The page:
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SONNY TERRY & BROWNIE McGHEE

Blind harp wizard Sonny Terry and Brownie McGhee, a spectacular guitar picker, had a 35-year-long partnership that helped to define Folk/Blues. Their Piedmont style Blues has a very different feel to Delta Blues and its effect on modern music has a very different genesis to the route through Chicago that gave us Blues-rock. New York was the focal point for this genre to spread to the world and when this process was getting started, nobody was busier in the studio, on stage and on tour than Sonny Terry and Brownie McGhee. Their double-act took them to worldwide fame but they started and ended their careers as solo artists.

Sonny Terry. (1911-1986)


Saunders Terrell was born in Greensboro NC but he wasn’t born blind; he lost his sight in two separate accidents, one when he was 5 and the other when he was 16. His father played the harp, mainly jigs and reels at family parties, and he taught his son the rudiments of the instrument so he could at least earn a little money. In 1934, the young Sonny was busking on street-corners in nearby Durham when he met and befriended guitarist Blind Boy Fuller. They played together nearly every day and Sonny was soon persuaded to move to Durham. He had developed an energetic style of playing, with lots of breathy whoops, snorts and cries, in the manner of country harp players like DeFord Bailey, and a predominance of piercing high notes. He later called his style “whoopin’”. In 1937, Fuller had a recording date in New York and he took Sonny along to Vocalion studios to play on the session. The following year, John Hammond invited Fuller to play at the ‘Spirituals to Swing’ celebration of black music at Carnegie Hall, but he was apparently in jail for a shooting offence, so Sonny played instead, blowing his ‘Mountain Blues’. Returning to Durham, Sonny met the man who was to become his long term playing partner, Brownie McGhee.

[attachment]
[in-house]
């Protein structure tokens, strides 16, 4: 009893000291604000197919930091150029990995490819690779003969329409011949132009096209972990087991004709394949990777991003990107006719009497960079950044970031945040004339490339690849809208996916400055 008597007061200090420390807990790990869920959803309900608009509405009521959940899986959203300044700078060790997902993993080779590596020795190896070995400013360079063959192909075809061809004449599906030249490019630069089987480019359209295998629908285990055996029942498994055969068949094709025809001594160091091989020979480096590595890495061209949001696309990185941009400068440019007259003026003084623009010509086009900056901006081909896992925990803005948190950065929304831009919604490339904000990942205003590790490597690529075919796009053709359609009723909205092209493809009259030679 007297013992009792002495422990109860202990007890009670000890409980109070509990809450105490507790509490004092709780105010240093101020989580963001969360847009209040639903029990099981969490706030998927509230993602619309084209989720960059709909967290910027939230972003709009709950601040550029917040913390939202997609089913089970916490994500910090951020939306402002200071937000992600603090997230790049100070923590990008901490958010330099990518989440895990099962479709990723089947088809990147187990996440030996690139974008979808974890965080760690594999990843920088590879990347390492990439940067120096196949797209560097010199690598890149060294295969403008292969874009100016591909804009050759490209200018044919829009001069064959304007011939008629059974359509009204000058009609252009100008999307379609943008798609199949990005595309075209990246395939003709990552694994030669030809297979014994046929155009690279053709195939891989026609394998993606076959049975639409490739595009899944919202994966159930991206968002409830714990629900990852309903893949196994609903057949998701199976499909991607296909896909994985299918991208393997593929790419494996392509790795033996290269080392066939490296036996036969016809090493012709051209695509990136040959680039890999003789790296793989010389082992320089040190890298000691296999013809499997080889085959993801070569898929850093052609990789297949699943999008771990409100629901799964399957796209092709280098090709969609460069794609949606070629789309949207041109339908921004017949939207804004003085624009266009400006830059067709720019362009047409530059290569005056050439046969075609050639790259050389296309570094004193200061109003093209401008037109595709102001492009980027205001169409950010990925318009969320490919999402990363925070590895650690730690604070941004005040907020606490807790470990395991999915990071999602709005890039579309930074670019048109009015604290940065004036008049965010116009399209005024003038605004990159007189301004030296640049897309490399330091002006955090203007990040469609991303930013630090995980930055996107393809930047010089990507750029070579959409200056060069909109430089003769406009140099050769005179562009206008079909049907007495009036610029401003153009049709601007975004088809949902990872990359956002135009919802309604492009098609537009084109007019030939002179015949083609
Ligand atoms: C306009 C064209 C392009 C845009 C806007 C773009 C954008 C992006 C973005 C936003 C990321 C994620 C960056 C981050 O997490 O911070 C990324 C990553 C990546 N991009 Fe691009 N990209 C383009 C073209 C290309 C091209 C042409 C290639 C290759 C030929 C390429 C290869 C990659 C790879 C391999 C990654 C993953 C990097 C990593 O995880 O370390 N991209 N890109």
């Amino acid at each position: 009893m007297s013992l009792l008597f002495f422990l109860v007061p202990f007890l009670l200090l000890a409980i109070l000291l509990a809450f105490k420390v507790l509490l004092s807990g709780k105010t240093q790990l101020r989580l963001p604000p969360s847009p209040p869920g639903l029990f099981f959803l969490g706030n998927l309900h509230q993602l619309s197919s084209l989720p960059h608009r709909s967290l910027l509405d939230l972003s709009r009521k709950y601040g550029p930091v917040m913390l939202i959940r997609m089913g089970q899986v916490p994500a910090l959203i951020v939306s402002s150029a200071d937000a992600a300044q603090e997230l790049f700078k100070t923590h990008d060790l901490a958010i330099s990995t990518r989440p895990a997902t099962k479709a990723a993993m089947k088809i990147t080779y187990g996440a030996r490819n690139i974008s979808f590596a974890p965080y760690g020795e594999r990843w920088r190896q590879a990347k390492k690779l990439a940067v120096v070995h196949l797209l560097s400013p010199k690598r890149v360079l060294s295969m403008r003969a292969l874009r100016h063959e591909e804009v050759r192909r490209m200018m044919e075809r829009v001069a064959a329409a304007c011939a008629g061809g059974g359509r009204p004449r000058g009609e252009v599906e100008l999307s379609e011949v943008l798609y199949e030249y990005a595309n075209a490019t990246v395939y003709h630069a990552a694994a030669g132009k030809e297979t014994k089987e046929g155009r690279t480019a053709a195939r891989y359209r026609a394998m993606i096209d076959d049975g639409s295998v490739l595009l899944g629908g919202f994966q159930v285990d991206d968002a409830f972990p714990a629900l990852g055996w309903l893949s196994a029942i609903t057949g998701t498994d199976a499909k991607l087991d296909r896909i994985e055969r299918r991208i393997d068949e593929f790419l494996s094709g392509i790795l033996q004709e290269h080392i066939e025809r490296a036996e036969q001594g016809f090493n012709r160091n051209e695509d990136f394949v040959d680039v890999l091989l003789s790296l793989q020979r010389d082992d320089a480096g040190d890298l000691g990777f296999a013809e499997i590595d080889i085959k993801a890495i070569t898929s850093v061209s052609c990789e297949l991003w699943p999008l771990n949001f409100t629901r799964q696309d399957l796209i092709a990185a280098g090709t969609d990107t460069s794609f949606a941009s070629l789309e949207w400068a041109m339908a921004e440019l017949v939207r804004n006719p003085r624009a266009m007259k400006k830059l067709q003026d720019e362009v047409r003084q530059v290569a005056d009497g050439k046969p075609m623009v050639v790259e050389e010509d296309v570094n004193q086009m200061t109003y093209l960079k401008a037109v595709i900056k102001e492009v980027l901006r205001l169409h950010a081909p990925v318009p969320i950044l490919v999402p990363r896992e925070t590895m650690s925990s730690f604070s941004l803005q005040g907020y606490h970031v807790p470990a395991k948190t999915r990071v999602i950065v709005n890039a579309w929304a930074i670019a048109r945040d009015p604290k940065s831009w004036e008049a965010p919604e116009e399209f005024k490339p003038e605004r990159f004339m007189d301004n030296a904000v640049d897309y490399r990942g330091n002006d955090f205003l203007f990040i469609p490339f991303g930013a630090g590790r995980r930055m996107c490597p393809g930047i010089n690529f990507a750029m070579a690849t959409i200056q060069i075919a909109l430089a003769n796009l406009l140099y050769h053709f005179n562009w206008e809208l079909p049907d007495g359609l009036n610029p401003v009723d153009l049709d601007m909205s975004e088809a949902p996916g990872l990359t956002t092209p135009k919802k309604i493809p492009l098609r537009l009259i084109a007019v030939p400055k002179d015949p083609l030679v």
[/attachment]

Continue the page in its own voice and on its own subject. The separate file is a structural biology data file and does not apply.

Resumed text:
Brownie McGhee. (1915-1996)

Walter McGhee was born and raised in Knoxville TN and when he contracted polio, his brother Granville (or ‘Stick‘) would push him round in a cart. When he was able to walk again, Brownie dropped out of school to play guitar with his father’s group, The Golden Voices Gospel Quartet. He took up the life of a wandering Bluesman, developing a fine finger-picking style in the manner of his hero Blind Boy Fuller. Brownie decided to go to Durham to meet Fuller and, of course, met Sonny too. Fuller’s manager JD Long was impressed with Brownie’s playing and arranged for him to record for the Okeh label in Chicago in 1940. JD also encouraged him to play with Sonny when Fuller was not available, so when Blind Boy Fuller died from blood-poisoning in 1941, the pair’s response was to record Sonny’s song, ‘The Death of Blind Boy Fuller’. Brownie was even persuaded to appear as Blind Boy Fuller II for a while, but he didn’t want a career impersonating his mentor. Sonny and Brownie had formed a solid working partnership so they decided to get out of Carolina, and moved to New York together in 1941.

Sonny Terry and Brownie McGhee.

There was an influx of Blues players into New York just after WWII ended, and they found a flourishing club scene for jazz, boogie-woogie, blues and folk music. Sonny and Brownie, Rev. Gary Davis and Josh White all found a welcome in the left-leaning, anti-racist bohemian life of the metropolis, where they joined Woodie Guthrie, Cisco Houston, Lead Belly, Lee Hays and Pete Seeger in an artistic mix of poets, writers and actors. This activist New York ethos may also have sparked the protest songs of the 50s; Bob Dylan and the cultural revolution of the 60s; Punk in the 70s and arguably Rap in the 90s. In those early days Sonny and Brownie often played and recorded together, but they also had separate careers. Both went on stage as actors; Sonny spent two years in a production of ‘Finnegan’s Rainbow’ and Brownie spent even longer in Tennessee Williams’ ‘Cat on a Hot Tin Roof’. Brownie, often using an alias, showed stunning versatility as a guitarist, recording some mean electric Blues for the Savoy label, where he had a big R&B hit with ‘My Fault’ in 1948, and recorded many sensitive folk songs, sometimes aided by his brother ‘Stick’. Sonny meanwhile, had his own band, The Night Owls and also cut tracks with ‘Stick’, as well as using Lightnin’ Hopkins and other session guitarists, to leave a legacy of sparkling harmonica Blues, especially his work for the Capitol and Gotham labels.